Norway concerned over Israel's Regulation Law

Norway says Regulation Law "casts doubts" about Israel's support for the two-state solution.

Ben Ariel,

Jews of Judea and Samaria
Jews of Judea and Samaria
Flash 90

Norway is concerned over the Regulation Law, which passed its first reading in the Knesset this past week and would legalize the status of communities in Judea and Samaria.

Marit Berger Roesland of the Norwegian Foreign Ministry said on Friday, in a statement quoted by The Associated Press, that the law "casts doubts about Israel's declared support for the two-state solution."

The bill would allow the Israeli government to recognize construction built with government assistance and in good faith — meaning those outposts whose builders were not aware they were constructing on private land. If the original owners of the land are known, they would be eligible to receive financial compensation from the government.

The legislation still needs to pass two more readings at the Knesset in order to become law, but has nevertheless come under fire by the international community.

On Thursday, the European Union expressed its “strong opposition” to the Regulation Law.

“If it passes, this would be the first law adopted by the Knesset on the status of land in the West Bank, an occupied territory not under its jurisdiction. Senior members of the Israeli government have called this a step toward annexation of the West Bank,” the EU statement read.

“Recalling that settlements are illegal under international law, constitute an obstacle to peace and threaten to make the two-state solution impossible, the European Union reiterates its strong opposition, in line with the position of the Middle East Quartet, to Israel’s settlement policy and all actions taken in this context,” it added.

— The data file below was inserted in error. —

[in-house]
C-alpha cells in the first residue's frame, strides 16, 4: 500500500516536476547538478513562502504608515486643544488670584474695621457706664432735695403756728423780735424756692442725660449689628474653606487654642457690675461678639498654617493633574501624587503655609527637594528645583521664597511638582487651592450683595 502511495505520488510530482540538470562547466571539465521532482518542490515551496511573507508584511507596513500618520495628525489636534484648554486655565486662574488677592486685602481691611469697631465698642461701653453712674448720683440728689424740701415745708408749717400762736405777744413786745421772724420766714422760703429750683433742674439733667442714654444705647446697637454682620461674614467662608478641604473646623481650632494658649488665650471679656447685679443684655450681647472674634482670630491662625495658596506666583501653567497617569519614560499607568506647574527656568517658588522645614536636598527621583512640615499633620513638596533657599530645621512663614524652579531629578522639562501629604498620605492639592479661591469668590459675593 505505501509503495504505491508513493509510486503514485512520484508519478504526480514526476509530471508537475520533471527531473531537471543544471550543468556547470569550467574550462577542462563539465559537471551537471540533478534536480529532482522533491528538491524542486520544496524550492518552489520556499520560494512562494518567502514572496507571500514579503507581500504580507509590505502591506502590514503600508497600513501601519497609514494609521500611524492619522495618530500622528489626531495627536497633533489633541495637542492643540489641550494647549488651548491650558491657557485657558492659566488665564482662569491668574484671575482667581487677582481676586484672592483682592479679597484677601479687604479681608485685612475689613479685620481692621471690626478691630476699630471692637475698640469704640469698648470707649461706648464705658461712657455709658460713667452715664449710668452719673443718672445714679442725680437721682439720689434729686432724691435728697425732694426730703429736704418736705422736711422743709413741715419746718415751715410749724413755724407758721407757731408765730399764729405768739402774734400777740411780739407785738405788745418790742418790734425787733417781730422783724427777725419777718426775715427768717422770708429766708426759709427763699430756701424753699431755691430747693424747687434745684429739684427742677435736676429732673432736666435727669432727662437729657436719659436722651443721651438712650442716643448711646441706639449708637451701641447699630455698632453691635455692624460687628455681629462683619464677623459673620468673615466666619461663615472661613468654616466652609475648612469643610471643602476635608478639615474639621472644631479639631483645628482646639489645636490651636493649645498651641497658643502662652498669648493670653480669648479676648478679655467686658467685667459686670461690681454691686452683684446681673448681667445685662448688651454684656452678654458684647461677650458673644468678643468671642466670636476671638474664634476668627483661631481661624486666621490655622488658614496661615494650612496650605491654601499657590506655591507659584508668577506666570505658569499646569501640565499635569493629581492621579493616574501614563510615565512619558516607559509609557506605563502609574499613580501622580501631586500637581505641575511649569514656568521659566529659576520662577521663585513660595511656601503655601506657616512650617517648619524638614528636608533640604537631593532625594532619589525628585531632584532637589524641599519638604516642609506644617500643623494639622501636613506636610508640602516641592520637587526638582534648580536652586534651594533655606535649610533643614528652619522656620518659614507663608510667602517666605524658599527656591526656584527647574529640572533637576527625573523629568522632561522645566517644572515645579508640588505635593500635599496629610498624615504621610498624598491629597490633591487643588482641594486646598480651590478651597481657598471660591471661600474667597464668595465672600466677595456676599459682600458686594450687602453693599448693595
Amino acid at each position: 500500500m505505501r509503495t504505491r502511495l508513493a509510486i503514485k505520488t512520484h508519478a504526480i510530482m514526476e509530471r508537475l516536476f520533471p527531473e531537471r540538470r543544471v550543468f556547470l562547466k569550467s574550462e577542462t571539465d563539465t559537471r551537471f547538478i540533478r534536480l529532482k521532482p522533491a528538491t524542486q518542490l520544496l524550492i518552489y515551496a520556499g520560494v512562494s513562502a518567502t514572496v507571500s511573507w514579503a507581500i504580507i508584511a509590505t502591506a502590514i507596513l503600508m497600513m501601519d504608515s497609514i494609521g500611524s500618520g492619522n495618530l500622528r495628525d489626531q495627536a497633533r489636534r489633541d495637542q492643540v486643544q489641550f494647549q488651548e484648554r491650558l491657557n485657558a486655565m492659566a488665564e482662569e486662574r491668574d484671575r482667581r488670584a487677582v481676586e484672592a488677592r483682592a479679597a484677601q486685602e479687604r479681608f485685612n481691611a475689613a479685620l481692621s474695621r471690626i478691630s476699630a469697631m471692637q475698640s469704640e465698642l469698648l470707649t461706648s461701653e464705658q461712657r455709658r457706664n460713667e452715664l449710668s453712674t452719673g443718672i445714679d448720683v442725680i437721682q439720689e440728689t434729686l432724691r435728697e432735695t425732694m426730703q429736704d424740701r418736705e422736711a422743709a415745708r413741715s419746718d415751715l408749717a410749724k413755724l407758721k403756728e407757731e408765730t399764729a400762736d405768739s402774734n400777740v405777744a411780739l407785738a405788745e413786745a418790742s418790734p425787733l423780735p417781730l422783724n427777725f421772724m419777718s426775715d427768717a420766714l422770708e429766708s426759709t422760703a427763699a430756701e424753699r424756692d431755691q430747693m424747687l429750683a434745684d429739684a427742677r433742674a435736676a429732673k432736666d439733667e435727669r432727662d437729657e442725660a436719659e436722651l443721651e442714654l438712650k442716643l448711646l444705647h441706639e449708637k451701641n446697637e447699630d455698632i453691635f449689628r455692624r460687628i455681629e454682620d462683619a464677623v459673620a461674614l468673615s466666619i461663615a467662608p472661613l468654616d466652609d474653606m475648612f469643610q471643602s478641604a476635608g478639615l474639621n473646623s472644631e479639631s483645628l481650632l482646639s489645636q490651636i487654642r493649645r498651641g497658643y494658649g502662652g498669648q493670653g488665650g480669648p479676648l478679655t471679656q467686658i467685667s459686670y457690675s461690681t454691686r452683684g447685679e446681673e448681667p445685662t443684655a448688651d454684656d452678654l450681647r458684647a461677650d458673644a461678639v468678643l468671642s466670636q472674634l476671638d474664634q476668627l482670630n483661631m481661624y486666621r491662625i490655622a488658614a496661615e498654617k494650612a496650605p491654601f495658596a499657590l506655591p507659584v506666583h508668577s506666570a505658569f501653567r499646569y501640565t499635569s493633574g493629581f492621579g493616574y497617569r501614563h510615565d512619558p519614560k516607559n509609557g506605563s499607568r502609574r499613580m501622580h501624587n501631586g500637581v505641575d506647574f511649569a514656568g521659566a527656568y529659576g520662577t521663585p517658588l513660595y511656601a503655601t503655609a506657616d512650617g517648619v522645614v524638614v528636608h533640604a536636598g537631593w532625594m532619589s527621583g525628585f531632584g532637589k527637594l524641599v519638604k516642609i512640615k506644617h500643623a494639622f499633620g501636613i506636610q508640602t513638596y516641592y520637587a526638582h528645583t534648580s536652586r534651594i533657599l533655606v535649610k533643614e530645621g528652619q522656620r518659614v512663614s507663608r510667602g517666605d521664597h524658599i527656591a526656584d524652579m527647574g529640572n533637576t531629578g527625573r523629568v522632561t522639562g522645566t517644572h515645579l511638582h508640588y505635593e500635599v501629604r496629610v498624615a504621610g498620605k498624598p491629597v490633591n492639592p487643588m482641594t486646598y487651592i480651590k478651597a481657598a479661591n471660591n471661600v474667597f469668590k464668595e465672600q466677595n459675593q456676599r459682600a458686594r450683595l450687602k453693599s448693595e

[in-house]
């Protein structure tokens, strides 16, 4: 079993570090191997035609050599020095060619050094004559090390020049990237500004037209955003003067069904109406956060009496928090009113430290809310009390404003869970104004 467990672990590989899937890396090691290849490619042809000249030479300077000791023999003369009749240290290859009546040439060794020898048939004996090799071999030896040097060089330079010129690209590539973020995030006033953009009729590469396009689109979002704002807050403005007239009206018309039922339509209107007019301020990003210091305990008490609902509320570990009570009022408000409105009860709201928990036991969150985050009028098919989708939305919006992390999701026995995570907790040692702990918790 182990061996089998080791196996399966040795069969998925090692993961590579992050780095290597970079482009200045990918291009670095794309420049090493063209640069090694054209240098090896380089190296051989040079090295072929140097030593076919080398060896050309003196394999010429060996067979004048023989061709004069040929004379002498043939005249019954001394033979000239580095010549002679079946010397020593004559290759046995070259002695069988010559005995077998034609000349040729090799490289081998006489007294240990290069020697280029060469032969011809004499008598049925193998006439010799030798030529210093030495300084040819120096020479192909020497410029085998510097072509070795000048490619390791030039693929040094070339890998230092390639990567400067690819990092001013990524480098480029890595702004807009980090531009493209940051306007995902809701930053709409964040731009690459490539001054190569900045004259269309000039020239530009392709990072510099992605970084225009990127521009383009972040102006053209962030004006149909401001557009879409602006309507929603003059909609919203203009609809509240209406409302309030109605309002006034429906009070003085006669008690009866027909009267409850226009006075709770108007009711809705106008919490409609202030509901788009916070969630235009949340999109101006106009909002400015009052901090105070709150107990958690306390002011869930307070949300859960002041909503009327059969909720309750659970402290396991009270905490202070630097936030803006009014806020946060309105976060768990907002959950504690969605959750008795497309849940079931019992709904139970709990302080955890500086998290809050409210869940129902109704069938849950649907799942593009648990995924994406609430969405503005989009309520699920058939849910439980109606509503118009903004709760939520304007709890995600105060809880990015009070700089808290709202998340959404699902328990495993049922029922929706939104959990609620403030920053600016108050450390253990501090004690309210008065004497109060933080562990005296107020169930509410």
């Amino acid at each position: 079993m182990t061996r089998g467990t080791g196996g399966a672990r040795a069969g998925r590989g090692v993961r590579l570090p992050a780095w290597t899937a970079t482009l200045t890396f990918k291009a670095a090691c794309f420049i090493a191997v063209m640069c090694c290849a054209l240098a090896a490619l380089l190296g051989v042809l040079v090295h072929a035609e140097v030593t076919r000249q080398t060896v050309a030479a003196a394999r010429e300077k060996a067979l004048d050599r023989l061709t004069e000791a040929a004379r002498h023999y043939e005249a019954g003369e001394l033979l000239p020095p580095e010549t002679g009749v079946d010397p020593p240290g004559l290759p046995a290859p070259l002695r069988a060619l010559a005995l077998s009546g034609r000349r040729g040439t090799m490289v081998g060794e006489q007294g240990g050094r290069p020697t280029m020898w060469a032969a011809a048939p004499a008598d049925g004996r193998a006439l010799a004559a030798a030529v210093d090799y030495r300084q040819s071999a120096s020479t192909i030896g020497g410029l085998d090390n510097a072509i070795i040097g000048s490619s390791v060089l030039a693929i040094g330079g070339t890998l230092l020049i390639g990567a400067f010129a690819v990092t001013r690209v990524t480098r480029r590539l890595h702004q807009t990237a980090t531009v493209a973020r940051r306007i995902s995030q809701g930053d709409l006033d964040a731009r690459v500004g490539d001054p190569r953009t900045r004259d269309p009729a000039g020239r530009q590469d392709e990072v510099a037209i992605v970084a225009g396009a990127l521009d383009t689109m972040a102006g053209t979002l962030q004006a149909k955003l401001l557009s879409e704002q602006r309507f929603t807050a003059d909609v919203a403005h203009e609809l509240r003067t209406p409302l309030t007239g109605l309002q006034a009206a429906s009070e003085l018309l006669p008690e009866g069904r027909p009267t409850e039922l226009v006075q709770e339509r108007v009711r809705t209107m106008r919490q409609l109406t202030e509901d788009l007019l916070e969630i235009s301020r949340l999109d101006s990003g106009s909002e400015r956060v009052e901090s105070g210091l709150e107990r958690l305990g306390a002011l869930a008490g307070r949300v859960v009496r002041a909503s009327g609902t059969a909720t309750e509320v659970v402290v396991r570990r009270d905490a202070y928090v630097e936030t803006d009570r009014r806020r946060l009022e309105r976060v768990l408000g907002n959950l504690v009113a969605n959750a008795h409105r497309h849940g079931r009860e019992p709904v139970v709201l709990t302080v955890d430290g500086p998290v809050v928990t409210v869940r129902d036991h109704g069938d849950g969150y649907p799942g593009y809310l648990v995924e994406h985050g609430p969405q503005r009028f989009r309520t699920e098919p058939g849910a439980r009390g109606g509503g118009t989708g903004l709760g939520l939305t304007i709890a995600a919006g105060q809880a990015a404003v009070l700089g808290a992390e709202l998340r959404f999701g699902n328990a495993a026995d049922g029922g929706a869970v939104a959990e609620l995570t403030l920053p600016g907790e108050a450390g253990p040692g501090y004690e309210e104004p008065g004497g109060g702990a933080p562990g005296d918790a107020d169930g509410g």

Also on Thursday, UN High Commissioner for Human Rights Zeid Ra'ad Al Hussein said the bill would clearly violate international law.

"I strongly urge lawmakers to reconsider their support for this bill, which if enacted, would have far-reaching consequences and would seriously damage the reputation of Israel around the world," claimed Al Hussein.

"In enabling the use of land privately-owned by Palestinians for Israeli settlements without the owners' consent, this legislation would violate international law,” he added.

The State Department blasted the law as well earlier in the week, warning it “would be profoundly damaging to the prospects for a two-state solution”.




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